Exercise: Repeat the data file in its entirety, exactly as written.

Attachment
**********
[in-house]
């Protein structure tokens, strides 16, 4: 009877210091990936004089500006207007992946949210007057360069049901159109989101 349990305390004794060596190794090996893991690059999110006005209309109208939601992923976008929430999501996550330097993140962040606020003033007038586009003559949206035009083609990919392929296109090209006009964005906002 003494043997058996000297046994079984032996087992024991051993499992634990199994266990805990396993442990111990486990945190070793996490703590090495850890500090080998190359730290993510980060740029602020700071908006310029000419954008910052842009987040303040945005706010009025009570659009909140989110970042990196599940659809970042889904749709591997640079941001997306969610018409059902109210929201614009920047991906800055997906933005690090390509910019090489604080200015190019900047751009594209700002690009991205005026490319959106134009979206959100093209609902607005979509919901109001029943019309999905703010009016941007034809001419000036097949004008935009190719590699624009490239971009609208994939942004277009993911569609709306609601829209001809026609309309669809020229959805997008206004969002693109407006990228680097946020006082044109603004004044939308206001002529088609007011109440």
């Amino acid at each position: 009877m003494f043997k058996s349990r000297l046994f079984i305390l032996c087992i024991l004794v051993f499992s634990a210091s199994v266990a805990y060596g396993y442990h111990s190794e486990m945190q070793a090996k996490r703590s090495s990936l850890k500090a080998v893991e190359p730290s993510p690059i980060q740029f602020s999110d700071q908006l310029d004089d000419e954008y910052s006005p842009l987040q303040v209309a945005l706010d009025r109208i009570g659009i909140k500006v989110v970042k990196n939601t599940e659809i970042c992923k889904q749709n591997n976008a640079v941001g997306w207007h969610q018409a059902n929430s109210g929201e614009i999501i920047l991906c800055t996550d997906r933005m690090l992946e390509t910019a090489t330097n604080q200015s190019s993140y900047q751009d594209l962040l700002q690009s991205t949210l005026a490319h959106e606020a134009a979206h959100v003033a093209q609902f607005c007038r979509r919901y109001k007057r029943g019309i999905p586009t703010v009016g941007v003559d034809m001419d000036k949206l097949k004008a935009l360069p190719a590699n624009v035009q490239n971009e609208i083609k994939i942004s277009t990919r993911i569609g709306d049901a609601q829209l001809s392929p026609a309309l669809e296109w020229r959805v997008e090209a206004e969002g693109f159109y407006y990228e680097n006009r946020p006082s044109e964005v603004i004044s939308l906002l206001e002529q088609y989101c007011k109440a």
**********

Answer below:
[in-house]
């Protein structure tokens, strides 16, 4: 009877210091990936004089500006207007992946949210007057360069049901159109989101 349990305390004794060596190794090996893991690059999110006005209309109208939601992923976008929430999501996550330097993140962040606020003033007038586009003559949206035009083609990919392929296109090209006009964005906002 003494043997058996000297046994079984032996087992024991051993499992634990199994266990805990396993442990111990486990945190070793996490703590090495850890500090080998190359730290993510980060740029602020700071908006310029000419954008910052842009987040303040945005706010009025009570659009909140989110970042990196599940659809970042889904749709591997640079941001997306969610018409059902109210929201614009920047991906800055997906933005690090390509910019090489604080200015190019900047751009594209700002690009991205005026490319959106134009979206959100093209609902607005979509919901109001029943019309999905703010009016941007034809001419000036097949004008935009190719590699624009490239971009609208994939942004277009993911569609709306609601829209001809026609309309669809020229959805997008206004969002693109407006990228680097946020006082044109603004004044939308206001002529088609007011109440």
């Amino acid at each position: 009877m003494f043997k058996s349990r000297l046994f079984i305390l032996c087992i024991l004794v051993f499992s634990a210091s199994v266990a805990y060596g396993y442990h111990s190794e486990m945190q070793a090996k996490r703590s090495s990936l850890k500090a080998v893991e190359p730290s993510p690059i980060q740029f602020s999110d700071q908006l310029d004089d000419e954008y910052s006005p842009l987040q303040v209309a945005l706010d009025r109208i009570g659009i909140k500006v989110v970042k990196n939601t599940e659809i970042c992923k889904q749709n591997n976008a640079v941001g997306w207007h969610q018409a059902n929430s109210g929201e614009i999501i920047l991906c800055t996550d997906r933005m690090l992946e390509t910019a090489t330097n604080q200015s190019s993140y900047q751009d594209l962040l700002q690009s991205t949210l005026a490319h959106e606020a134009a979206h959100v003033a093209q609902f607005c007038r979509r919901y109001k007057r029943g019309i999905p586009t703010v009016g941007v003559d034809m001419d000036k949206l097949k004008a935009l360069p190719a590699n624009v035009q490239n971009e609208i083609k994939i942004s277009t990919r993911i569609g709306d049901a609601q829209l001809s392929p026609a309309l669809e296109w020229r959805v997008e090209a206004e969002g693109f159109y407006y990228e680097n006009r946020p006082s044109e964005v603004i004044s939308l906002l206001e002529q088609y989101c007011k109440a």